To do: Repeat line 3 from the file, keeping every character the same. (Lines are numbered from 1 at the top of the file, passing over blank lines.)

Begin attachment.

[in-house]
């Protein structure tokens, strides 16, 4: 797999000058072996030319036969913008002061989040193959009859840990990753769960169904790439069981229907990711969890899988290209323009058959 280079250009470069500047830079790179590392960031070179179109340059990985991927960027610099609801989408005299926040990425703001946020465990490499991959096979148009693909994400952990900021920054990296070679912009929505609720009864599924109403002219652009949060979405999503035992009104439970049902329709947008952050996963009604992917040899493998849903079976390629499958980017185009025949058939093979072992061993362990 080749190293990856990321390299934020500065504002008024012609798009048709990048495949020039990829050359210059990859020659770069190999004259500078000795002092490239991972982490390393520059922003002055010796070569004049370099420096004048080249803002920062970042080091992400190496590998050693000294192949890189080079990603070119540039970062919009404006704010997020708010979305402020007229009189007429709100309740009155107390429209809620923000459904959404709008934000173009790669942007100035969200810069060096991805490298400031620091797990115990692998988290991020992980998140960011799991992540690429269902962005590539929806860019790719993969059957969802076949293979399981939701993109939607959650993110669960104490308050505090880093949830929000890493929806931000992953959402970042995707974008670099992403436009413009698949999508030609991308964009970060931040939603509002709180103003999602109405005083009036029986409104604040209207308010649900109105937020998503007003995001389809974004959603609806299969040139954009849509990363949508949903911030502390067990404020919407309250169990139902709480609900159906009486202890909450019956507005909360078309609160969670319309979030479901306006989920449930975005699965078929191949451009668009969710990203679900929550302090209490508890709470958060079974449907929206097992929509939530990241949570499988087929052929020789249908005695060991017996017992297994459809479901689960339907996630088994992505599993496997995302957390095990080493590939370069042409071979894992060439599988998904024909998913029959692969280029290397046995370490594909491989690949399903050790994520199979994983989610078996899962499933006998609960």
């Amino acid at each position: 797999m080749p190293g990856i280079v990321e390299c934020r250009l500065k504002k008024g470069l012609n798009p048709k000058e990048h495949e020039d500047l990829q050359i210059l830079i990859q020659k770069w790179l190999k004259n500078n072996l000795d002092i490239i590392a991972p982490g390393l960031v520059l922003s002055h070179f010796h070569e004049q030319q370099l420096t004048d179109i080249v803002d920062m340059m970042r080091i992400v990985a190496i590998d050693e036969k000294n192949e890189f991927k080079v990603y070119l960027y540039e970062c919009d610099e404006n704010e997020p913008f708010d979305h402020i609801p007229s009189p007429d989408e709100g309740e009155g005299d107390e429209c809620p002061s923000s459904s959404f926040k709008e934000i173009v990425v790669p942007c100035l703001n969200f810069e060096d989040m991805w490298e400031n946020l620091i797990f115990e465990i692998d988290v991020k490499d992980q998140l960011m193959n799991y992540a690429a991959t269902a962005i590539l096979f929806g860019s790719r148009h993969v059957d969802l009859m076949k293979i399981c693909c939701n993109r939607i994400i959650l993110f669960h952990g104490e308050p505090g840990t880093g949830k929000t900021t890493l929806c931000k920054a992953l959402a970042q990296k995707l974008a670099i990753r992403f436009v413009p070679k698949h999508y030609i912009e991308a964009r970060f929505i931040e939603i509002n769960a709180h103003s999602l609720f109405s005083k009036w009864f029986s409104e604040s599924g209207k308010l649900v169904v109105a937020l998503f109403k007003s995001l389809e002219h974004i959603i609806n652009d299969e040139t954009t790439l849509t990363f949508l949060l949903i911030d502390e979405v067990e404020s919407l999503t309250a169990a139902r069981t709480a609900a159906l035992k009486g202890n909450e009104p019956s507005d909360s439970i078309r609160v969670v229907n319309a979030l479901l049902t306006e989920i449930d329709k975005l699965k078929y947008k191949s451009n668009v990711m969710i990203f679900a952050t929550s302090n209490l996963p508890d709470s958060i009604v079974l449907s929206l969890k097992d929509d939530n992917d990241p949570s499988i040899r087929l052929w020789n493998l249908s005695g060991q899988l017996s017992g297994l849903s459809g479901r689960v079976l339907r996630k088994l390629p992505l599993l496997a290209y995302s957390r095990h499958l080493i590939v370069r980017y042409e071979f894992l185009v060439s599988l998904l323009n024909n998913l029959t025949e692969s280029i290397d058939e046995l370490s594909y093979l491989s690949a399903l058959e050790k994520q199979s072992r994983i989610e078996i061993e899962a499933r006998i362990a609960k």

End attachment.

């Amino acid at each position: 797999m080749p190293g990856i280079v990321e390299c934020r250009l500065k504002k008024g470069l012609n798009p048709k000058e990048h495949e020039d500047l990829q050359i210059l830079i990859q020659k770069w790179l190999k004259n500078n072996l000795d002092i490239i590392a991972p982490g390393l960031v520059l922003s002055h070179f010796h070569e004049q030319q370099l420096t004048d179109i080249v803002d920062m340059m970042r080091i992400v990985a190496i590998d050693e036969k000294n192949e890189f991927k080079v990603y070119l960027y540039e970062c919009d610099e404006n704010e997020p913008f708010d979305h402020i609801p007229s009189p007429d989408e709100g309740e009155g005299d107390e429209c809620p002061s923000s459904s959404f926040k709008e934000i173009v990425v790669p942007c100035l703001n969200f810069e060096d989040m991805w490298e400031n946020l620091i797990f115990e465990i692998d988290v991020k490499d992980q998140l960011m193959n799991y992540a690429a991959t269902a962005i590539l096979f929806g860019s790719r148009h993969v059957d969802l009859m076949k293979i399981c693909c939701n993109r939607i994400i959650l993110f669960h952990g104490e308050p505090g840990t880093g949830k929000t900021t890493l929806c931000k920054a992953l959402a970042q990296k995707l974008a670099i990753r992403f436009v413009p070679k698949h999508y030609i912009e991308a964009r970060f929505i931040e939603i509002n769960a709180h103003s999602l609720f109405s005083k009036w009864f029986s409104e604040s599924g209207k308010l649900v169904v109105a937020l998503f109403k007003s995001l389809e002219h974004i959603i609806n652009d299969e040139t954009t790439l849509t990363f949508l949060l949903i911030d502390e979405v067990e404020s919407l999503t309250a169990a139902r069981t709480a609900a159906l035992k009486g202890n909450e009104p019956s507005d909360s439970i078309r609160v969670v229907n319309a979030l479901l049902t306006e989920i449930d329709k975005l699965k078929y947008k191949s451009n668009v990711m969710i990203f679900a952050t929550s302090n209490l996963p508890d709470s958060i009604v079974l449907s929206l969890k097992d929509d939530n992917d990241p949570s499988i040899r087929l052929w020789n493998l249908s005695g060991q899988l017996s017992g297994l849903s459809g479901r689960v079976l339907r996630k088994l390629p992505l599993l496997a290209y995302s957390r095990h499958l080493i590939v370069r980017y042409e071979f894992l185009v060439s599988l998904l323009n024909n998913l029959t025949e692969s280029i290397d058939e046995l370490s594909y093979l491989s690949a399903l058959e050790k994520q199979s072992r994983i989610e078996i061993e899962a499933r006998i362990a609960k």